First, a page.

Raw Notes: Blogging for Nonprofit Organizations

I participated in this panel at the Progressive Technology Project's REVERB training for community organizers working on issues around immigration. Below are notes I wrote before my presentation and a few jotted down quickly during the panel itself. I encourage Jane and Eric, my co-panelists, and everyone else who was there (or not!) to contribute additional thoughts, tips, and comments.


  • Blogs are about STORYTELLING
  • Blogs are your organization's editorial page
  • Blogs let you cover yourself - your actions, your events, your work - in the way YOU want to
  • Blogs let you cover/applaud/condemn/call out others without a major campaign or action or huge effort
  • Blogs are a way to incorporate and highlight the voices of many people in your org/movement - not just staff


  • What is the point? Is there a point? "Everyone's doing it" doesn't cut it.
  • Does blogging fit with your organizational culture? Blogging when done right is more anarchic, less controlled, whether in content or comments.
  • What will you blog? What's considered on topic or off topic?
  • Who will write on your blog?
  • What will the editorial process be? How will you regulate what people post without making people feel silenced, reined in or censored?
  • Who are your audiences - intended? Who do you hope to reach with your blog? Who do you think you'll reach with your blog?
  • Who are your unintended audiences? Who will unfortunately reach your blog? How will you deal with them?
  • What is your tone? How do you want to engage with people on your blog? Do you want to preach to the choir / rally your allies / screw the people who disagree with you? Do you want to change people's minds, speak more gently to people who may disagree with you? Do you want to convince people of your politics, simply put them forth, or shout them from the rooftops... of your blog?
  • Comments - will you allow them at all? If you do, how will you moderate? Will people be required to register in order to comment, or will you allow for anonymous comments from unregistered users? Will you put forth a detailed comments policy? What comments will you delete? How will you deal with people who claim you're censoring them? Will you feed the trolls (or allow them to be fed) or will you adamantly not do so/ask people not to? When is it time to shut down comments on a thread? Will you set your blog to automatically close comments after a certain amount of time so you don't have to deal with stale comments for eternity?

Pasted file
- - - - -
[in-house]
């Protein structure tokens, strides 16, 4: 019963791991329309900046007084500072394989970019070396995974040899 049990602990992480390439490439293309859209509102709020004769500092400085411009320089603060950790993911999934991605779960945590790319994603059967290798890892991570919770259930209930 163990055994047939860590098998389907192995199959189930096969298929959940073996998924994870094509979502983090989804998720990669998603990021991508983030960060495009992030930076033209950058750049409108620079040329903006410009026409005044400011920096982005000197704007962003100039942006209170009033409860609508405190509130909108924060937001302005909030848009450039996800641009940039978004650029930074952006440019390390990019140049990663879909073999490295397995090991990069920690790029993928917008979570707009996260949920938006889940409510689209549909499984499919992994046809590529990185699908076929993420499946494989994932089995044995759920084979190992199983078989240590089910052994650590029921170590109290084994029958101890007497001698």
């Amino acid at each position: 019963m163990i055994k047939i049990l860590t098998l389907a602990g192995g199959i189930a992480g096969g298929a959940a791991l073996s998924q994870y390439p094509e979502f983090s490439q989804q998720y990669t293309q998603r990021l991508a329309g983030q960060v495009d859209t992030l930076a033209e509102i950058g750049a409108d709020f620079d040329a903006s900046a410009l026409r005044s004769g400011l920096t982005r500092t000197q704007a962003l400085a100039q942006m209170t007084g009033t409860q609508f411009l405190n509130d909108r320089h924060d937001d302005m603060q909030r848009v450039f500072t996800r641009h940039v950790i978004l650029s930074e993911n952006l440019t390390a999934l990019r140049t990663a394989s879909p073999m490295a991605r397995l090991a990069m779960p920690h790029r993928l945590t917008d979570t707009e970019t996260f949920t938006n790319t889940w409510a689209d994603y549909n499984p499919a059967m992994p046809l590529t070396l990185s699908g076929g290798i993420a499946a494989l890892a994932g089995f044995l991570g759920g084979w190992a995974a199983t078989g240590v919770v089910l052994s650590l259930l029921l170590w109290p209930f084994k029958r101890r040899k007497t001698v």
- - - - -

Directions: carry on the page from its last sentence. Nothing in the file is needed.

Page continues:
• How will comments affect the people writing on your blog? The rest of the people in your organization? Your members, your constituencies?


  • Great resource: Nonprofit Blog Carnival Roundup: How to Create a Juicy Nonprofit Blog
  • sharethis/addthis button - make it as easy to share entries as possible
  • capacity - honestly assess your capacity to keep it fresh
  • many people = many styles = many more chances that someone might like what you say
  • identyfing info for bloggers? protecting bloggers
  • timeliness - keep it current, don't blog about things that are stale
  • guest bloggers - try them out, you don't have to commit to bringing them on permanently
  • Integrate your blog into your main site - blog as part of main site, feeds, featured blog entry, etc.
  • Free tools if you can't blog directly on your site: WordPress.com, DrupalGardens.com (probably overkill), Blogger
  • READ OTHER BLOGS - other blogs in your field, allied organizations, big blogs, enemy blogs. Get a feel for the "blogosphere" and become a part of it.
  • Keep it short! (Especially at first)
  • If it's long, put it "behind the cut" - show a shorter teaser on the main blog page
  • Use visuals - photos, graphics, maps, videos
  • Have good bios for your contributors - let people get to know them, care about them, like them, trust them
  • Link out to get links back
  • Regular themed features - e.g. book review Tuesdays, great news articles Fridays
  • Get hooked into blogging carnivals on your topic to reach a much wider, already interested audience. You can even try to host one round of a carnival, thus reaching an even larger audience.
  • Connect with the "big" blogs that are related to your organization's work. Make sure they're aware of your blog; hopefully they'll pick up stories from your blog and expose them to a wider audience. Once you've established your blog and have built a rapport with them you might also ask for a guest blogger spot on their blog (writing posts on their blog that you can also cross-post on yours) or ask them to guest blog at yours.

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